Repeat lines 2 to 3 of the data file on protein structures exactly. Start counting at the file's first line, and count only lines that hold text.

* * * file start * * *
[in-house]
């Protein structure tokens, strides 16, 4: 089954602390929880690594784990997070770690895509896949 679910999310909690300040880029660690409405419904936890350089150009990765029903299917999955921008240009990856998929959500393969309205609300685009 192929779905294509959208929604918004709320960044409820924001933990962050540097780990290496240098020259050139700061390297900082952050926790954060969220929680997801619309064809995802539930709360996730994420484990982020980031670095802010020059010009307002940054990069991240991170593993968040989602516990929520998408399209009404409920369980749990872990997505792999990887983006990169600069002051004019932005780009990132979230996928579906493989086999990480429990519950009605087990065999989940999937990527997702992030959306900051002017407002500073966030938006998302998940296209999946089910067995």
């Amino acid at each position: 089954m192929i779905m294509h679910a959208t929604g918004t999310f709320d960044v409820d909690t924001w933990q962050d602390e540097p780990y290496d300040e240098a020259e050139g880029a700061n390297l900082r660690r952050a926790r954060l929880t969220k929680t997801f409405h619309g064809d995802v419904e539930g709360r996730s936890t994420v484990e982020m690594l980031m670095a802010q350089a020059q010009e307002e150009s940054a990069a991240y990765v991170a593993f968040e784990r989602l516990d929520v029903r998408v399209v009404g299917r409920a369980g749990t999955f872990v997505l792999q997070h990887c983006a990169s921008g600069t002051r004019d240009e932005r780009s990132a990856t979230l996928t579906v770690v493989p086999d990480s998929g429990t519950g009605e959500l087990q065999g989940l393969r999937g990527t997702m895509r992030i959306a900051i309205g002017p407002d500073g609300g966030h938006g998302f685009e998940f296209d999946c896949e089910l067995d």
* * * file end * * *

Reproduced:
């Protein structure tokens, strides 16, 4: 089954602390929880690594784990997070770690895509896949 679910999310909690300040880029660690409405419904936890350089150009990765029903299917999955921008240009990856998929959500393969309205609300685009 192929779905294509959208929604918004709320960044409820924001933990962050540097780990290496240098020259050139700061390297900082952050926790954060969220929680997801619309064809995802539930709360996730994420484990982020980031670095802010020059010009307002940054990069991240991170593993968040989602516990929520998408399209009404409920369980749990872990997505792999990887983006990169600069002051004019932005780009990132979230996928579906493989086999990480429990519950009605087990065999989940999937990527997702992030959306900051002017407002500073966030938006998302998940296209999946089910067995």
């Amino acid at each position: 089954m192929i779905m294509h679910a959208t929604g918004t999310f709320d960044v409820d909690t924001w933990q962050d602390e540097p780990y290496d300040e240098a020259e050139g880029a700061n390297l900082r660690r952050a926790r954060l929880t969220k929680t997801f409405h619309g064809d995802v419904e539930g709360r996730s936890t994420v484990e982020m690594l980031m670095a802010q350089a020059q010009e307002e150009s940054a990069a991240y990765v991170a593993f968040e784990r989602l516990d929520v029903r998408v399209v009404g299917r409920a369980g749990t999955f872990v997505l792999q997070h990887c983006a990169s921008g600069t002051r004019d240009e932005r780009s990132a990856t979230l996928t579906v770690v493989p086999d990480s998929g429990t519950g009605e959500l087990q065999g989940l393969r999937g990527t997702m895509r992030i959306a900051i309205g002017p407002d500073g609300g966030h938006g998302f685009e998940f296209d999946c896949e089910l067995d």